How to Groom a Small, Tolerant Dog

Medium
15 - 30 Minutes
1 Week

Introduction

Although your little Lucy might be one of the most tolerant dogs you have ever owned, there are some things she just isn't going to be happy about. This could include her weekly grooming sessions. If you brought Lucy home when she is still a pup, there has never been a better time to start getting her used to being touched all over.

The sooner you start doing this, the more tolerant she will become when the time comes to start grooming her. If she is an older dog and still tends to balk at the idea of being groomed, chances are good there is an underlying reason for her behavior.  You can teach any dog to relax and enjoy being groomed; the more tolerant Lucy is, the easier it will be for you to groom her. 

Dog's Perspective

The last thing Lucy wants to do is make you upset by not being able to do as she is asked. But the tools of the trade, the grooming table, and just about everything about being groomed make her a bit nervous. The best thing you can do to help her get over being nervous is to take things nice and slow, giving her plenty of time to get used to the entire process. 

The Keeping Occupied Method

Effective
0 Votes
Slicker Brush
Scissors
Pin Brush
Nail Clipper
Dremel
Nail File
Step
1
New toys required
Time to head out to the pet store and pick up a few new toys, some of your pup's favorite treats, and a large bucket of patience. The toys are to keep your dog's mind busy while you groom her, the treats are for when she behaves.
Step
2
Time to drain the dog
Time to take your pooch out for a nice long walk, one that gives her time to go pee and poop and get in plenty of good healthy exercise for both of you. This will help her to be relaxed and calm while you are working.
Step
3
Set the stage
Choose your grooming room, one that you can use every week to build consistency and trust. Set up your grooming table (be sure it has safety harnesses built into it or a way to secure her leash, so your pup can't fall off the table). Lay out the tools you plan to use, turn on some quiet music and place one of the toys on the grooming table.
Step
4
Enter stage left
Bring your dog in, set her gently on the table, keep talking to her and connect the safety harness. Give her plenty of time to get used to where she is and everything she sees. Give her a treat to let her know everything is okay.
Step
5
Face first
Start by brushing her face, head, ears, and muzzle, give her a treat and then the toy. This will give her something to focus on instead of what you are doing. Following the direction in which her hair is growing, referred to as the grain, brush her chest, back, sides, and rump. Don't forget to groom her tail and around her privates. Trim the hair in this area back just enough for good hygiene, but not enough to overexpose her. (Hey, even dogs have their pride!)
Step
6
Time to go down under
Have your dog lie on her back, so you can brush out her chest, belly, legs, and paws. This is also a good time to trim the hair between her pads and toes. Once this is done, you can trim her nails using nail clippers and a file or grinder. All done, one last treat and away you go with one pretty puppy.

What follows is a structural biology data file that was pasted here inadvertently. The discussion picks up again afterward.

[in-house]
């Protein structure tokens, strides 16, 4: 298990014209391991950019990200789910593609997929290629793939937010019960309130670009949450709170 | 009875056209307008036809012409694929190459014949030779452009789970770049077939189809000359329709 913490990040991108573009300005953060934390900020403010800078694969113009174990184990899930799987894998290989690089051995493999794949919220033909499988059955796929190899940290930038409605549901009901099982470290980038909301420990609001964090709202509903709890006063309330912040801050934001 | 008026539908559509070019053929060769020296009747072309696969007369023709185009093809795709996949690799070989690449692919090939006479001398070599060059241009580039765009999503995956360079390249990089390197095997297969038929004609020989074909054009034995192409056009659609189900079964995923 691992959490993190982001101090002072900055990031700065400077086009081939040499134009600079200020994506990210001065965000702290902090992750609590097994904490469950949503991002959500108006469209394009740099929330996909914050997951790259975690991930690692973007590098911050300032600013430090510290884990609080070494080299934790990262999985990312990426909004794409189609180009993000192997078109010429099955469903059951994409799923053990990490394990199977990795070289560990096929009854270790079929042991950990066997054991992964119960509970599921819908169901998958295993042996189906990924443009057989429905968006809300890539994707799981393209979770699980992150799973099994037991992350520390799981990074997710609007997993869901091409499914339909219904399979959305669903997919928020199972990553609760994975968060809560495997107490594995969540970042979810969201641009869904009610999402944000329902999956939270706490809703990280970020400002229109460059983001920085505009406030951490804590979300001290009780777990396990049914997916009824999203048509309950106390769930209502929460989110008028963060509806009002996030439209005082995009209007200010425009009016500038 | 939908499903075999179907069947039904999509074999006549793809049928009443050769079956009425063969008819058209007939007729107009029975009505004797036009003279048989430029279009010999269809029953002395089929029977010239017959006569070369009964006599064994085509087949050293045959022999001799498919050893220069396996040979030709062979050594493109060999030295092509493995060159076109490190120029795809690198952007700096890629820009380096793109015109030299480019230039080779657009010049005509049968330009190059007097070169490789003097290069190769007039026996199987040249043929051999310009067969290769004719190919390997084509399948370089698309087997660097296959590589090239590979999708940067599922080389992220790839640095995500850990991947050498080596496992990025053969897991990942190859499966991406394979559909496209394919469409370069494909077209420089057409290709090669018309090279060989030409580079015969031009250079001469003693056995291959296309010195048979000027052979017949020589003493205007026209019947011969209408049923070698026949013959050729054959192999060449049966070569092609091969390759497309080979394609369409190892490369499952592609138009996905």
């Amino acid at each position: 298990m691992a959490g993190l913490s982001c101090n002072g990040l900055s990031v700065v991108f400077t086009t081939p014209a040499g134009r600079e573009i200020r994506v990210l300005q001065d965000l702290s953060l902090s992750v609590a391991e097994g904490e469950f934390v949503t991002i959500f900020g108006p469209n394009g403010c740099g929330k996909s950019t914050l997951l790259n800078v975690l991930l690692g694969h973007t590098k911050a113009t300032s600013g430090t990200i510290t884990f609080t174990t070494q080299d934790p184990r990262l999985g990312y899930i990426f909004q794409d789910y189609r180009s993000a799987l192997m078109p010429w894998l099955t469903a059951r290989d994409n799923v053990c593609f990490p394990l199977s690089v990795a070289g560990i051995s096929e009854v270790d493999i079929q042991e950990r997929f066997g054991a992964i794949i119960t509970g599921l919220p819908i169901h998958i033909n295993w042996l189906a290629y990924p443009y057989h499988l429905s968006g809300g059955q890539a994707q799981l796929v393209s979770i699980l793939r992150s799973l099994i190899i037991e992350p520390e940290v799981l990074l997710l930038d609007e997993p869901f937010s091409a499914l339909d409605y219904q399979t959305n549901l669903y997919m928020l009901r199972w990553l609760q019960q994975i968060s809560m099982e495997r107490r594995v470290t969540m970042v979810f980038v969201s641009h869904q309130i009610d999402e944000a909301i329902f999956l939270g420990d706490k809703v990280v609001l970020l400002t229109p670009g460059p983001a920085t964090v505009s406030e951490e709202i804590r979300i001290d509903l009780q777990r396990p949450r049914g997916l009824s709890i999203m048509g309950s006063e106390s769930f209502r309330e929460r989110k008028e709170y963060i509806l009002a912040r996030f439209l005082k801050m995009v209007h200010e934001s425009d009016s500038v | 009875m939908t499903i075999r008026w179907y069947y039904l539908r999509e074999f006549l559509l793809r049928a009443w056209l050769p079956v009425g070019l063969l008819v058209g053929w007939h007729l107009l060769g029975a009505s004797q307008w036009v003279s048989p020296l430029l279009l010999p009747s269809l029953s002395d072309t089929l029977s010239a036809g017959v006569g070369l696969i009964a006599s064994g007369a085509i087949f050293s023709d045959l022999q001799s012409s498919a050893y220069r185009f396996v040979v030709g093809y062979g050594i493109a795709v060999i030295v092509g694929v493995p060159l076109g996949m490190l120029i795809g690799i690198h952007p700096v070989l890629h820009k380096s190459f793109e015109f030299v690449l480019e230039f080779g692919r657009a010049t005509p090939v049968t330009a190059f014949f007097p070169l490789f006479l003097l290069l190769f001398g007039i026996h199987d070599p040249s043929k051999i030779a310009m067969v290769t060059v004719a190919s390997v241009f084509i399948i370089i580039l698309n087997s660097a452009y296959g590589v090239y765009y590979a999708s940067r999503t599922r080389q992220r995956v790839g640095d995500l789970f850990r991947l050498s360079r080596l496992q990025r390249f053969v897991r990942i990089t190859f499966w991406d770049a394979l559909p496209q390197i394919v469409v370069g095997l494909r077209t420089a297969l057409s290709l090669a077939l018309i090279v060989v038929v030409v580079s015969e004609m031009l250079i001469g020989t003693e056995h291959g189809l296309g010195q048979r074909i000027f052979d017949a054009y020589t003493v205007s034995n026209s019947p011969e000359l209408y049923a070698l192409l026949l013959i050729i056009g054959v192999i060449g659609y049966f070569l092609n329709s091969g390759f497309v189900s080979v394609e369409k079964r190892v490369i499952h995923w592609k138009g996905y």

Recommend grooming method?

The Stand in the Shower Method

Effective
0 Votes
Slicker Brush
Shampoo
Pin Brush
Towel
Step
1
Every journey starts with that first step
First up, take a nice long walk with your dog, visit her favorite potty spots, let her take care of "business" and play with her a little as you go. The plan is to tire her out enough that grooming won't bother her.
Step
2
Time to hit the showers
Pop your pup in the tub or, if she is small enough, the kitchen sink. Set the water temp to the same level you would use to bathe a baby and spray her down. Be careful not to get any water in the eyes or ears. Using your pup's favorite vet-approved shampoo give her a nice scrub down and then rinse her until there is no trace of the shampoo left (residue can cause skin irritation).
Step
3
A soft towel feels so nice
Using a thick, soft towel, give a nice rub down to remove most of the water. Give her a treat and let her finish drying in the air.
Step
4
An occupied pup
Put your dog on the grooming table and secure her in place using the restraints. Gently brush her face, muzzle, and ears, then give her another treat and a new toy to keep her occupied.
Step
5
And ever on
Continue brushing from front to back, paying close attention to her privates. Be very gently in this area as the skin is very sensitive. Trim the hair here back far enough for good hygiene, but no further. Roll her over, brush her belly, legs, and chest. Finish up by giving her a treat and plenty of praise. The more you groom her the easier it will become for both of you.
Recommend grooming method?

Caution & Considerations

  • If yours is is a tolerant pup, use this to your advantage by working with her slowly at first.
  • Going for a walk is a great way to burn off any excess energy, making your dog easier to work with.
  • Do not overdo the walk, tired is one thing, but exhausted can be very bad for her health.
  • Be sure you take lots of treat breaks with her to help her get used to being groomed.
  • Work with your dog to set a pace that works for both of you.
  • Use the right type of brush for your pup's particular type of hair.
  • Be sure the shears you use to trim hair are sharp; dull shears tend to rip hair out painfully rather than cut.

Conclusion

Since Lucy is a very tolerant pup, the chances of her nipping at you during the grooming process are practically non-existent. But you must still be prepared to spend a fair amount of time working with her to get her to the point of being comfortable with your grooming her. In time you will both look forward to this one-on-one time together. 

Success Stories and Grooming Questions

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